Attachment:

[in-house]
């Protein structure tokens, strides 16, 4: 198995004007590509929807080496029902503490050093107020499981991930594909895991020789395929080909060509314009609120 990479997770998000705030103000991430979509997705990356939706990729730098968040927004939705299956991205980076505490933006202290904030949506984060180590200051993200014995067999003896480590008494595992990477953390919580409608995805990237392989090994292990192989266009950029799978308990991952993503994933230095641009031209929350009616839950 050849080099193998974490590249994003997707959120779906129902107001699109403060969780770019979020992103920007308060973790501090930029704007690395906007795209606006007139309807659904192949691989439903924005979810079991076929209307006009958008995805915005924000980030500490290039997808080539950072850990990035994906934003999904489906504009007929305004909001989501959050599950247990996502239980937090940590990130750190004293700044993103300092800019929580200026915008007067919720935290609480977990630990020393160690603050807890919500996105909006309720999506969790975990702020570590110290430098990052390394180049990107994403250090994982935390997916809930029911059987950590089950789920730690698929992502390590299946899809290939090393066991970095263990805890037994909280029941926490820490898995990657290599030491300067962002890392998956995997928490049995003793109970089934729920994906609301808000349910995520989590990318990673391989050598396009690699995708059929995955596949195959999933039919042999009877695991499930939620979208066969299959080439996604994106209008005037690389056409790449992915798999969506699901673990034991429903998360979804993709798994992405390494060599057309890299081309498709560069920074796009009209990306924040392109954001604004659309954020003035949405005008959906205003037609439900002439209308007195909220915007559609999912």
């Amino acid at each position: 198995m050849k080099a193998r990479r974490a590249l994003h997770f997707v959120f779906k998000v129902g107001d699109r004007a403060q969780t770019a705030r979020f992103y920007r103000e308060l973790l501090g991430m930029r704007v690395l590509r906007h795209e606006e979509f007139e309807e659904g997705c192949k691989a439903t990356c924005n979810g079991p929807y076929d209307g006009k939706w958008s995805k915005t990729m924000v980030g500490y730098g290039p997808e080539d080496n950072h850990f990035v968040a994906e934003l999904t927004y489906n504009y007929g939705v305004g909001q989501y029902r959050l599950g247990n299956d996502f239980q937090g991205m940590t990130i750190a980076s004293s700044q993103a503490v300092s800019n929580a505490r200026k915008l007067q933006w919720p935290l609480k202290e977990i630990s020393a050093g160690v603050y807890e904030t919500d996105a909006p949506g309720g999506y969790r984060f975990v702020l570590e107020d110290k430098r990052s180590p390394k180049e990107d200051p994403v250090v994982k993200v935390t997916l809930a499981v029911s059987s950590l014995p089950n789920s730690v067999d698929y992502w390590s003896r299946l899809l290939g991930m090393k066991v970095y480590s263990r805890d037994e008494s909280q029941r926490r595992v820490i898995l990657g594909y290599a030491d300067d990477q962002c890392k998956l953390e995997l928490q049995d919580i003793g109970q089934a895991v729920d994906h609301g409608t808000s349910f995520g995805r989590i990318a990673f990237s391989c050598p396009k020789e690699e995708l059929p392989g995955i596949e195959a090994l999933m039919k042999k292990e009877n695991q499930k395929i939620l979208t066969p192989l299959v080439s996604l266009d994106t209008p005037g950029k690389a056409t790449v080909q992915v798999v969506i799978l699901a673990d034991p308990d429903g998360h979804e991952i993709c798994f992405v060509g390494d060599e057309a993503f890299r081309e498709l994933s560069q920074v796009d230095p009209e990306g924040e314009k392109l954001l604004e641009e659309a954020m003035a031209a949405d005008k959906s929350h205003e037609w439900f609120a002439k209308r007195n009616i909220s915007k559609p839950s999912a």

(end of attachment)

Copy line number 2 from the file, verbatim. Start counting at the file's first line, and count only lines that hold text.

């Protein structure tokens, strides 16, 4: 198995004007590509929807080496029902503490050093107020499981991930594909895991020789395929080909060509314009609120 990479997770998000705030103000991430979509997705990356939706990729730098968040927004939705299956991205980076505490933006202290904030949506984060180590200051993200014995067999003896480590008494595992990477953390919580409608995805990237392989090994292990192989266009950029799978308990991952993503994933230095641009031209929350009616839950 050849080099193998974490590249994003997707959120779906129902107001699109403060969780770019979020992103920007308060973790501090930029704007690395906007795209606006007139309807659904192949691989439903924005979810079991076929209307006009958008995805915005924000980030500490290039997808080539950072850990990035994906934003999904489906504009007929305004909001989501959050599950247990996502239980937090940590990130750190004293700044993103300092800019929580200026915008007067919720935290609480977990630990020393160690603050807890919500996105909006309720999506969790975990702020570590110290430098990052390394180049990107994403250090994982935390997916809930029911059987950590089950789920730690698929992502390590299946899809290939090393066991970095263990805890037994909280029941926490820490898995990657290599030491300067962002890392998956995997928490049995003793109970089934729920994906609301808000349910995520989590990318990673391989050598396009690699995708059929995955596949195959999933039919042999009877695991499930939620979208066969299959080439996604994106209008005037690389056409790449992915798999969506699901673990034991429903998360979804993709798994992405390494060599057309890299081309498709560069920074796009009209990306924040392109954001604004659309954020003035949405005008959906205003037609439900002439209308007195909220915007559609999912």